Murray Clarke, Nice & Warm & Feels Good, 2022
Hyperrealistic painting can often feel overwrought and plastic-y, but that’s far from true with the work of British artist Murray Clarke. His latest works, which have recently featured in galleries across Europe and the U.K., render the fine textures of woolen sweaters and tailored button-down shirts with a delectable softness.
Yet the work is not just about surface—Clarke is interested in the coldness of luxury goods and the mass consumption and manufacturing of clothing. Through painting garments again and again, he borrows from the language of advertising and questions the singular nature of painting.
Clarke’s incredible attention to teeny-tiny fibers and stitches and stripes is wondrous—so spot-on that the artist’s hand is not evident. As a result, we’re left alone with the painting, led to reflect on our relationships to material goods. This particular work, Nice & Warm & Feels Good, is truly the physical manifestation of its title, but it also makes me wonder—why am I so infatuated with a fuzzy, striped sweater?
Sophia Heymans, Ice Cradle, 2022
I’ve been an admirer of the Taos, New Mexico–based gallery The Valley for the past couple of years, following their program of fresh emerging and mid-career artists from afar via Instagram. I first learned of Brooklyn-based artist Sophia Heymans’s work through the gallery’s presentation at NADA New York this past spring.
Heymans is focused on landscape painting—particularly responding to the centuries of painters who approached the natural world as a mere backdrop for depictions of people. She paints her subjects from an aerial viewpoint, she has explained, “so that there is no clear foreground, no place for humans to claim dominance or steal the show.” The resulting works quite magically celebrate shimmering bodies of land and water, from cascading waterfalls to lush green forests and desert rock formations.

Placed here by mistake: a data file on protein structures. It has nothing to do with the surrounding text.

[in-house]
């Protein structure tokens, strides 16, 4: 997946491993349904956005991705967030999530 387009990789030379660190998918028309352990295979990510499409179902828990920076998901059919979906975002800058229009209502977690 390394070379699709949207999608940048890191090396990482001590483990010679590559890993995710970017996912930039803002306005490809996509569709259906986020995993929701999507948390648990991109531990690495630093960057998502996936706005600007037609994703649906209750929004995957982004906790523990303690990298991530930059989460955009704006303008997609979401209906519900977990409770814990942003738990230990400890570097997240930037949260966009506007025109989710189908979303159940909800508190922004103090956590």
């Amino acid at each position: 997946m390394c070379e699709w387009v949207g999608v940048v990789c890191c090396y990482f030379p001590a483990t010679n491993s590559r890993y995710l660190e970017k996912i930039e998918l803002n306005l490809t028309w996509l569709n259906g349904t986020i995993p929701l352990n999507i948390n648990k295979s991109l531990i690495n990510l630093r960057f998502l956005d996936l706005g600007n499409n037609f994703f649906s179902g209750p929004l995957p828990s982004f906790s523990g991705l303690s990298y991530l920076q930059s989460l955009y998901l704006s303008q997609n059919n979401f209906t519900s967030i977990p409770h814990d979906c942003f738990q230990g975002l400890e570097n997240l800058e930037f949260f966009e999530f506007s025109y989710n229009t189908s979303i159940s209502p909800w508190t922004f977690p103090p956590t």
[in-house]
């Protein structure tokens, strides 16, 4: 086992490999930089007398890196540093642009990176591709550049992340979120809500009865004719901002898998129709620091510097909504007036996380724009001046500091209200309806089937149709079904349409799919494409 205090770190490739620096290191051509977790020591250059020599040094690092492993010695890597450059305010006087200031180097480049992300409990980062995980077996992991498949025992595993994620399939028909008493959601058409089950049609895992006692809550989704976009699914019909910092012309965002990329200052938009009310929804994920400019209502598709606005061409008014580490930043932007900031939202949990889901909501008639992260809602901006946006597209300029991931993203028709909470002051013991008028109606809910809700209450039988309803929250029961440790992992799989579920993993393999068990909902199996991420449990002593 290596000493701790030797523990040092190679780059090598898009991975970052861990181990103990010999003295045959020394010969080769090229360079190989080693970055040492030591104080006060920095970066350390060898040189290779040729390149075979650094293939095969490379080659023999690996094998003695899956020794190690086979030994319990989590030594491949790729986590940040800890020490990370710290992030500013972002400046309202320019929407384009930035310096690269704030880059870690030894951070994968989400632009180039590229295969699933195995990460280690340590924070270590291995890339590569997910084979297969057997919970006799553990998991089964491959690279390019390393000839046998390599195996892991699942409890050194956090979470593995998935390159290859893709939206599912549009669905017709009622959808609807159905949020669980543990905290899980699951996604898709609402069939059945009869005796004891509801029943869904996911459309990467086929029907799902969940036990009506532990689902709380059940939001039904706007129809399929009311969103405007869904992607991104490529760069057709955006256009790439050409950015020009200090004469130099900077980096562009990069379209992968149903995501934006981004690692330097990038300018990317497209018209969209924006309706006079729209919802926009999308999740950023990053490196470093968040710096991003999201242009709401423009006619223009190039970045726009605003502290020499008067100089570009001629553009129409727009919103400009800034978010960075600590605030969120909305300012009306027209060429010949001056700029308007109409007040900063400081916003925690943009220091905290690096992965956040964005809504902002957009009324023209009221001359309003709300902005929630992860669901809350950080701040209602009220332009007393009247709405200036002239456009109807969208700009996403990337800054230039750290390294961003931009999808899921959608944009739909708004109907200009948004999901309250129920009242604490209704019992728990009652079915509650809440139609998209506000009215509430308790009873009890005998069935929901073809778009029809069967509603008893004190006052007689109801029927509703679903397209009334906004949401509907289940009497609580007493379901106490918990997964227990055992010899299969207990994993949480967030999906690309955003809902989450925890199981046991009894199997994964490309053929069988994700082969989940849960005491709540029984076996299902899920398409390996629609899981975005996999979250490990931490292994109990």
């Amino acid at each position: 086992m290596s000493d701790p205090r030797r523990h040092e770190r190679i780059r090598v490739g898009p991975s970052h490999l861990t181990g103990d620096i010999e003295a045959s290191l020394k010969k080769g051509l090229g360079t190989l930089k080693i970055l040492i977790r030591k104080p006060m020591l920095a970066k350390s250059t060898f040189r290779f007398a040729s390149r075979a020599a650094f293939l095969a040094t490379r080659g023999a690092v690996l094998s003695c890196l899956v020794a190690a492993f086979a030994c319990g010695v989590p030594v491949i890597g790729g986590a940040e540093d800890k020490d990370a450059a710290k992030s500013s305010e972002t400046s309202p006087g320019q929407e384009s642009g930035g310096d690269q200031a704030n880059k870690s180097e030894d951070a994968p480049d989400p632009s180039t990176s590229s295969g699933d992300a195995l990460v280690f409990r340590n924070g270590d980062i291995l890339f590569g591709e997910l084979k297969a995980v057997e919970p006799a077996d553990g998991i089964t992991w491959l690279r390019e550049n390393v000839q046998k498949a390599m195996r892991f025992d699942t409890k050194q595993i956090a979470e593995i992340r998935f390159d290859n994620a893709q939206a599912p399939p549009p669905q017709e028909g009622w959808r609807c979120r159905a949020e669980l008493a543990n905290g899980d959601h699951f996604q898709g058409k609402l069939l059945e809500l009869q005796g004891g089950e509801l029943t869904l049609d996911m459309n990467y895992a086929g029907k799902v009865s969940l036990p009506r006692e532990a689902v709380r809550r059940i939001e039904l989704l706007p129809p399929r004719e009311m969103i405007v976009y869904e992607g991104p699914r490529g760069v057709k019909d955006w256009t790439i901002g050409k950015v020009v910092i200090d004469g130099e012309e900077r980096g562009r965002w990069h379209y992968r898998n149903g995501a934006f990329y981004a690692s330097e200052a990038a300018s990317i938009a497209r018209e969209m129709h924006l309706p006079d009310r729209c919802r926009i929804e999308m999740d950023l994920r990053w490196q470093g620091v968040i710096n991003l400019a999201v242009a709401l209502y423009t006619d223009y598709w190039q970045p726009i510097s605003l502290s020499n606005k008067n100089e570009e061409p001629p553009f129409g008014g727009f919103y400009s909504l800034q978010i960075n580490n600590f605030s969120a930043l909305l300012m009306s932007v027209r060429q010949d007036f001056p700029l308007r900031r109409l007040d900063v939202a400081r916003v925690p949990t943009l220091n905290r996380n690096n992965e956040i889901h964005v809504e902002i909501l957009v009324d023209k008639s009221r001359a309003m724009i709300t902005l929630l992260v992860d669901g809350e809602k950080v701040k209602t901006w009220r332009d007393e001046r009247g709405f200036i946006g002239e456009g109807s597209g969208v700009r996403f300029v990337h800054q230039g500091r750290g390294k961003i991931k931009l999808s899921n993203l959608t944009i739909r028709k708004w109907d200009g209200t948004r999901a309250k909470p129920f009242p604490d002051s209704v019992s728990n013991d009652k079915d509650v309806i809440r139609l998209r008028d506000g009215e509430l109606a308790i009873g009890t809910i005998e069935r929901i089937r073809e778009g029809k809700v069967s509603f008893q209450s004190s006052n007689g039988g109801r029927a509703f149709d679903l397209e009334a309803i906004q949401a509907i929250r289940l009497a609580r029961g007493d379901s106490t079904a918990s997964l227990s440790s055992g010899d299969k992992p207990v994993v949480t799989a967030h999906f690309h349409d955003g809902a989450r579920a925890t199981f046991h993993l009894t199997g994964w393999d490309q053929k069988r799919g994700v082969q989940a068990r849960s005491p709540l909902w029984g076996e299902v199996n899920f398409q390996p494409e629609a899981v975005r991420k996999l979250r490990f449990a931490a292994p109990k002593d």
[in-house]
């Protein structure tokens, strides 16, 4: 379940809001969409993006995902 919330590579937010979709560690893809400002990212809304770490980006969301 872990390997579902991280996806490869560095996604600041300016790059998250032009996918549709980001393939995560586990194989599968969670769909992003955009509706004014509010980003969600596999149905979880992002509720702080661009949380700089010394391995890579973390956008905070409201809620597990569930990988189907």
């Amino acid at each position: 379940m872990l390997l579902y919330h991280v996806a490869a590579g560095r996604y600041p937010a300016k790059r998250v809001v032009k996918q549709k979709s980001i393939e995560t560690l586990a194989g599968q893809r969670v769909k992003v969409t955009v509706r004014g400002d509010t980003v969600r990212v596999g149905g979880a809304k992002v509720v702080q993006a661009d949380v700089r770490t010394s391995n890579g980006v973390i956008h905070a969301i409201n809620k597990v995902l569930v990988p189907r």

This particular work harnesses the wonder of a winter landscape. We see a frozen lake, couched in pillows of snow and dotted with dainty trees and shrubs, which are also reflected in the icy surface. I love that the lake acts as a mirror, amplifying this enchanting scene. Heymans clearly approaches the Earth with reverence and curiosity, and I can feel that in this piece.
Megan Gabrielle Harris, Communing, 2023
Megan Gabrielle Harris centers Black and Brown women in her work, portraying them in moments of repose and delight, amid serene, sweeping landscapes. Her subjects often look out or lounge before dazzling skies and swathes of green and ocher. One can’t help but slow down and take a breath upon seeing these works.
Based in Sacramento, California, Harris mines inspiration from fashion photography and the natural world, as well as the work of her father, artist Thomas Harris, whose paintings took an escapist style. She’s also influenced by her experiences and travels, having worked as a model for 10 years.
I get swept up in this particular work—with its protagonist in a soft lavender gown, sitting amid wildflowers and gazing over a tranquil lake. The calm is contagious.